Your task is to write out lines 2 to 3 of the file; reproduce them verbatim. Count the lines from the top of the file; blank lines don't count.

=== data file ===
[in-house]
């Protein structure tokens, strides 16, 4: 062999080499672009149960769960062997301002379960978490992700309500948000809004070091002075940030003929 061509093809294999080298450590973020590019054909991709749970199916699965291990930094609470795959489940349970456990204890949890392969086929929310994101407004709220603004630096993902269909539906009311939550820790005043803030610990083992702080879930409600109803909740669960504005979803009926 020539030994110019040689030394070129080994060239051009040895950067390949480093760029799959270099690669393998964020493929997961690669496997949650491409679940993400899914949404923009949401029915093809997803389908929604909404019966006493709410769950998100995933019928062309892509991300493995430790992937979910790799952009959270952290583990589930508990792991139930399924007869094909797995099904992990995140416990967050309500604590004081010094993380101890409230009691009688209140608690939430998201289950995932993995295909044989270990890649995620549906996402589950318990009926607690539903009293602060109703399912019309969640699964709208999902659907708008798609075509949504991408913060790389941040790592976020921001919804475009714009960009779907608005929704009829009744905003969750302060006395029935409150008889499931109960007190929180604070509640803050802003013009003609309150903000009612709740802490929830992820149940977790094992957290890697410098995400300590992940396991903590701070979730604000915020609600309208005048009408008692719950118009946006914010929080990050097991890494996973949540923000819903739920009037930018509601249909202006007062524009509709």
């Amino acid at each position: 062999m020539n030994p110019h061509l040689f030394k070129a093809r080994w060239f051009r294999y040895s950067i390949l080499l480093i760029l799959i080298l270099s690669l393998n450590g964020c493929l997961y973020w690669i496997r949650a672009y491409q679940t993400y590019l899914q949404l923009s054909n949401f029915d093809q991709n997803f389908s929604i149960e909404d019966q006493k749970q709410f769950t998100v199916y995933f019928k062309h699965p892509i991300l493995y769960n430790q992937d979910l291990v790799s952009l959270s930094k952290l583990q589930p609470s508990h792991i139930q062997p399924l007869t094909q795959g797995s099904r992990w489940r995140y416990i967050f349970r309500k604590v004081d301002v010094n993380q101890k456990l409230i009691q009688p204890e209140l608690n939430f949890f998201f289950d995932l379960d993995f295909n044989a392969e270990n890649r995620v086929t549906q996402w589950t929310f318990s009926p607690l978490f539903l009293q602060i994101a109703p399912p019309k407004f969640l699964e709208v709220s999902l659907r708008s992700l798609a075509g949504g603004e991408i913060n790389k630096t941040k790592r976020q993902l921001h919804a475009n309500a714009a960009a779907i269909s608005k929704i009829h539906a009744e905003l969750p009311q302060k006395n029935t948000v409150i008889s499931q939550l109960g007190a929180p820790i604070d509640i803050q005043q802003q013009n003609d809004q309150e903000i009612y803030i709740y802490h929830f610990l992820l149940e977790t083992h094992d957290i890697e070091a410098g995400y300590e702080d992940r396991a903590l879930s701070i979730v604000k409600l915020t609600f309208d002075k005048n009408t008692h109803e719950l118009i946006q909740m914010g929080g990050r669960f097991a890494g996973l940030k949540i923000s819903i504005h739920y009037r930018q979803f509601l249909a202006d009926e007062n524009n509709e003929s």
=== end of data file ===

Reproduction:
């Protein structure tokens, strides 16, 4: 062999080499672009149960769960062997301002379960978490992700309500948000809004070091002075940030003929 061509093809294999080298450590973020590019054909991709749970199916699965291990930094609470795959489940349970456990204890949890392969086929929310994101407004709220603004630096993902269909539906009311939550820790005043803030610990083992702080879930409600109803909740669960504005979803009926 020539030994110019040689030394070129080994060239051009040895950067390949480093760029799959270099690669393998964020493929997961690669496997949650491409679940993400899914949404923009949401029915093809997803389908929604909404019966006493709410769950998100995933019928062309892509991300493995430790992937979910790799952009959270952290583990589930508990792991139930399924007869094909797995099904992990995140416990967050309500604590004081010094993380101890409230009691009688209140608690939430998201289950995932993995295909044989270990890649995620549906996402589950318990009926607690539903009293602060109703399912019309969640699964709208999902659907708008798609075509949504991408913060790389941040790592976020921001919804475009714009960009779907608005929704009829009744905003969750302060006395029935409150008889499931109960007190929180604070509640803050802003013009003609309150903000009612709740802490929830992820149940977790094992957290890697410098995400300590992940396991903590701070979730604000915020609600309208005048009408008692719950118009946006914010929080990050097991890494996973949540923000819903739920009037930018509601249909202006007062524009509709």
């Amino acid at each position: 062999m020539n030994p110019h061509l040689f030394k070129a093809r080994w060239f051009r294999y040895s950067i390949l080499l480093i760029l799959i080298l270099s690669l393998n450590g964020c493929l997961y973020w690669i496997r949650a672009y491409q679940t993400y590019l899914q949404l923009s054909n949401f029915d093809q991709n997803f389908s929604i149960e909404d019966q006493k749970q709410f769950t998100v199916y995933f019928k062309h699965p892509i991300l493995y769960n430790q992937d979910l291990v790799s952009l959270s930094k952290l583990q589930p609470s508990h792991i139930q062997p399924l007869t094909q795959g797995s099904r992990w489940r995140y416990i967050f349970r309500k604590v004081d301002v010094n993380q101890k456990l409230i009691q009688p204890e209140l608690n939430f949890f998201f289950d995932l379960d993995f295909n044989a392969e270990n890649r995620v086929t549906q996402w589950t929310f318990s009926p607690l978490f539903l009293q602060i994101a109703p399912p019309k407004f969640l699964e709208v709220s999902l659907r708008s992700l798609a075509g949504g603004e991408i913060n790389k630096t941040k790592r976020q993902l921001h919804a475009n309500a714009a960009a779907i269909s608005k929704i009829h539906a009744e905003l969750p009311q302060k006395n029935t948000v409150i008889s499931q939550l109960g007190a929180p820790i604070d509640i803050q005043q802003q013009n003609d809004q309150e903000i009612y803030i709740y802490h929830f610990l992820l149940e977790t083992h094992d957290i890697e070091a410098g995400y300590e702080d992940r396991a903590l879930s701070i979730v604000k409600l915020t609600f309208d002075k005048n009408t008692h109803e719950l118009i946006q909740m914010g929080g990050r669960f097991a890494g996973l940030k949540i923000s819903i504005h739920y009037r930018q979803f509601l249909a202006d009926e007062n524009n509709e003929s």